VALLEJO, Calif. -- Deep inside one of Mare Island's dry docks, Piotr Orzechowski carefully raised the American flag to half-mast aboard the tugboat Hoga on Friday morning as nearly 40 people watched from above.
Orzechowski, a California Maritime Academy 1st class mechanical engineer, and employees of Mare Island Ship Yard timed their commemoration to coincide with the 71st anniversary of the bombing of Pearl Harbor.
While the occasion was solemn for all, Orzechowski, an American citizen born in Warsaw, Poland, took particular pride in his role.
"Without the American involvement in World War II, Poland would not exist and I would not have been born," Orzechowski, decked out in his dress blues, said after the ceremony. "That's why I pay tribute to the men and women who served and who currently serve in the American armed services."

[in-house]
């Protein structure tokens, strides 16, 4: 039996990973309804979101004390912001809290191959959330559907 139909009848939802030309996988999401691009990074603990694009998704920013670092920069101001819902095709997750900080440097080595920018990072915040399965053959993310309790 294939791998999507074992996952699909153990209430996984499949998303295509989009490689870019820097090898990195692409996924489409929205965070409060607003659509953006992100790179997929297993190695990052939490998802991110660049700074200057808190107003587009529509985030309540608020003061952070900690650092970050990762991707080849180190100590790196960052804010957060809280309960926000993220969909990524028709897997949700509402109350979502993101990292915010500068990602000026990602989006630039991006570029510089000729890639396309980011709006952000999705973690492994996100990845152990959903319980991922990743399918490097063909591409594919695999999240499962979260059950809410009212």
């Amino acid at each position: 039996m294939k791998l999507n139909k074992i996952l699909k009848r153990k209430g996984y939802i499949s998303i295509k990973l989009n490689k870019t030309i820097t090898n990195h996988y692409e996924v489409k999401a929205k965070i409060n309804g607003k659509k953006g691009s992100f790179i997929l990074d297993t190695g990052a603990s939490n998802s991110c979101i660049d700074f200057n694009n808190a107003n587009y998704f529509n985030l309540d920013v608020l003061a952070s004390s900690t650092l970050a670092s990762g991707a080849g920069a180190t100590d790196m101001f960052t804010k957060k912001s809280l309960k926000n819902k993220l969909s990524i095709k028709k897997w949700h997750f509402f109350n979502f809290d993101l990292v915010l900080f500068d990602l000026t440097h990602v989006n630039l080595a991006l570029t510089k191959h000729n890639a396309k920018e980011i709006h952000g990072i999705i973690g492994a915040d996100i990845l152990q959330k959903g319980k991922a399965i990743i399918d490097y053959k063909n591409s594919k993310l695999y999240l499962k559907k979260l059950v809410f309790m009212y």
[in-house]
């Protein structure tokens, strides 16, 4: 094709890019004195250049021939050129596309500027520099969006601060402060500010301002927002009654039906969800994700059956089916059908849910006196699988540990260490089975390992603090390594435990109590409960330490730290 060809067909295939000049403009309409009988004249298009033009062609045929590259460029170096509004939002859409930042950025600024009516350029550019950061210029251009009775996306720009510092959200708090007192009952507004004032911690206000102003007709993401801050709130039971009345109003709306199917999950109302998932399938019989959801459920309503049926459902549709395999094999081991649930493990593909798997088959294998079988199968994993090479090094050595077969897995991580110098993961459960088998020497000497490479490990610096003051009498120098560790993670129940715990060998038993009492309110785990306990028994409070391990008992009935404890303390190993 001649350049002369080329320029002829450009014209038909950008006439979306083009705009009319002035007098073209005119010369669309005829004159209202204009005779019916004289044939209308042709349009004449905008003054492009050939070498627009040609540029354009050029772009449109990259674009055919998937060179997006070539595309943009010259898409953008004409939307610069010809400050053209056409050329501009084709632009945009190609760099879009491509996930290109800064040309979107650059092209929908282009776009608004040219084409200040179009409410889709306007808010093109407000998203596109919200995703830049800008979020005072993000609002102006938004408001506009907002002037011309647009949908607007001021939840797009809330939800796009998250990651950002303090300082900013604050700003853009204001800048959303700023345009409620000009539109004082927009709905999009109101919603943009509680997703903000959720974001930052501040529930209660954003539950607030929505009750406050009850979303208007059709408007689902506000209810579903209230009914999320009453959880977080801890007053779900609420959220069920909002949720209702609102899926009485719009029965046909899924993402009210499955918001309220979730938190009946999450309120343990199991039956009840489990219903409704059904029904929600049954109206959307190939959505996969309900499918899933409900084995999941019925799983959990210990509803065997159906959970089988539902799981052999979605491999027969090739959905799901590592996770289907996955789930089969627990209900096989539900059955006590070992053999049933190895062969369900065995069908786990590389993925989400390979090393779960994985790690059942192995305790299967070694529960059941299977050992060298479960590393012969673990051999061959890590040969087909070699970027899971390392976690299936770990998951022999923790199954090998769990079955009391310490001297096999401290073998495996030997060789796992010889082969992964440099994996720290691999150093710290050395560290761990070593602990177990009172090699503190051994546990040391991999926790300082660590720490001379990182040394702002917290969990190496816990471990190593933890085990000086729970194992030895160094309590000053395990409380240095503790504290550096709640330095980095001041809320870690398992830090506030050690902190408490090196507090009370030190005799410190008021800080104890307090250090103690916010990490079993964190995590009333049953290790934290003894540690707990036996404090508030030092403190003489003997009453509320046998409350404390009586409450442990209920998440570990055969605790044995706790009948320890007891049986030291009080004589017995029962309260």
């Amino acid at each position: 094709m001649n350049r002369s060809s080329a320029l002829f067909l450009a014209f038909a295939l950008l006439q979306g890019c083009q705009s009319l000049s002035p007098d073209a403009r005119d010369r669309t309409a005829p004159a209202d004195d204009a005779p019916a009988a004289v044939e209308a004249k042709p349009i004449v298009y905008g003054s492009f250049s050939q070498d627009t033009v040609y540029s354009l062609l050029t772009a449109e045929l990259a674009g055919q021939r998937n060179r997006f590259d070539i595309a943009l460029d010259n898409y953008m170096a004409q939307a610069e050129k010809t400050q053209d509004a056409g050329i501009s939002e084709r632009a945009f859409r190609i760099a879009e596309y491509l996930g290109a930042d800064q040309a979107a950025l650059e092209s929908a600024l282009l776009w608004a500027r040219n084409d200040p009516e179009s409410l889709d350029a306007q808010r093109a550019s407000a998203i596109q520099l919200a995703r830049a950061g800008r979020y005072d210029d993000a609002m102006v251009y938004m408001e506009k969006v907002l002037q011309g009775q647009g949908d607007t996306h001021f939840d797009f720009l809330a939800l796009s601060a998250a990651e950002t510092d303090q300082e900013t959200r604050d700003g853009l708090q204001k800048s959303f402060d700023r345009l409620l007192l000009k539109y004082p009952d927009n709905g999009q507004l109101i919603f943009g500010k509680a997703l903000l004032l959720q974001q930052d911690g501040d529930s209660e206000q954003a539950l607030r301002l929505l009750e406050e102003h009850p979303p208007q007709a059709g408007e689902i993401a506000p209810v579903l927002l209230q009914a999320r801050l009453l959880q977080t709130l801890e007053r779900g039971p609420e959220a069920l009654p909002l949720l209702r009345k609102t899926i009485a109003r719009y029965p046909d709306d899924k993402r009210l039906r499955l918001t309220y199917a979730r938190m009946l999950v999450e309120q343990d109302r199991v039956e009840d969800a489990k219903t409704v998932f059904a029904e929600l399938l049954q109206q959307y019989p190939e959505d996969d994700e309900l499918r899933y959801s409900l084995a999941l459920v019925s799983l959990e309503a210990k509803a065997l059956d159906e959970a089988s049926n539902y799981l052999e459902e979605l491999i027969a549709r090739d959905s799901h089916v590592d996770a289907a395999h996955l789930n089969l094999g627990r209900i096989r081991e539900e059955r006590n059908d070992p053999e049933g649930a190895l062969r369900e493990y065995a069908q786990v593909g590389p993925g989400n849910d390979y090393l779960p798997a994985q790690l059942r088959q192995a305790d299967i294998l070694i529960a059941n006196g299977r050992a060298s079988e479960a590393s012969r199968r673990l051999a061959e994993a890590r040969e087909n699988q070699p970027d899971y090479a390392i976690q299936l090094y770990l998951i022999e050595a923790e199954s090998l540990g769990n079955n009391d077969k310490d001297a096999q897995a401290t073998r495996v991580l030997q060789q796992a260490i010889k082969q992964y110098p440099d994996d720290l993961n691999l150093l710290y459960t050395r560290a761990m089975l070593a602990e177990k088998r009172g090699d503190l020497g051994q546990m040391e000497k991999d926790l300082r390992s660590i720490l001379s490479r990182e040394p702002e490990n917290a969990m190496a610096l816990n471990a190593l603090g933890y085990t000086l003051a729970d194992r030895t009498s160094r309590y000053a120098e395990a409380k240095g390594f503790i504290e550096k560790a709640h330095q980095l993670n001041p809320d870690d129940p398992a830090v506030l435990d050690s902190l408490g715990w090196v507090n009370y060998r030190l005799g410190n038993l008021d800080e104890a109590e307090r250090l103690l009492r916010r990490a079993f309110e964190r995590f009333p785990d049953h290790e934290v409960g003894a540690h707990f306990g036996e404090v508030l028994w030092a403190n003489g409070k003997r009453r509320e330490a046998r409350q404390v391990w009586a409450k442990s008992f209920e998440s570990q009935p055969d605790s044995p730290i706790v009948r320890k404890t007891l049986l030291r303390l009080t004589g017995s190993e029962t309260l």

The Hoga is one of two remaining vessels still afloat that served in or near Pearl Harbor during the Japanese attack. The Hoga, a National Historic Landmark, is being repaired and made seaworthy at the Mare Island Ship Yard, so that it can become a museum ship in North Little Rock, Ark. The other vessel still afloat is the Coast Guard Cutter Taney, which was turned into a museum ship and rests in harbor at Baltimore.
Launched less than a year before the Japanese attack, the Hoga was under way to assist warships within 10 minutes of the first reported assault, Mare Island Ship Yard General Manager Gary Whitney said.
Later in its career, the Hoga served four decades as a municipal fireboat for the city of Oakland.
Mare Island Ship Yard program manager Werner Hoyt said only about 70 percent of the Hoga, which had resided in the Suisun Bay Reserve "mothball" Fleet since 1994, was intact when the vessel was towed to Vallejo.
"We're surprised she didn't sink in the fleet," Hoyt said.
The Hoga has been at Mare Island since July, and is likely to continue its stay into the spring, Whitney added.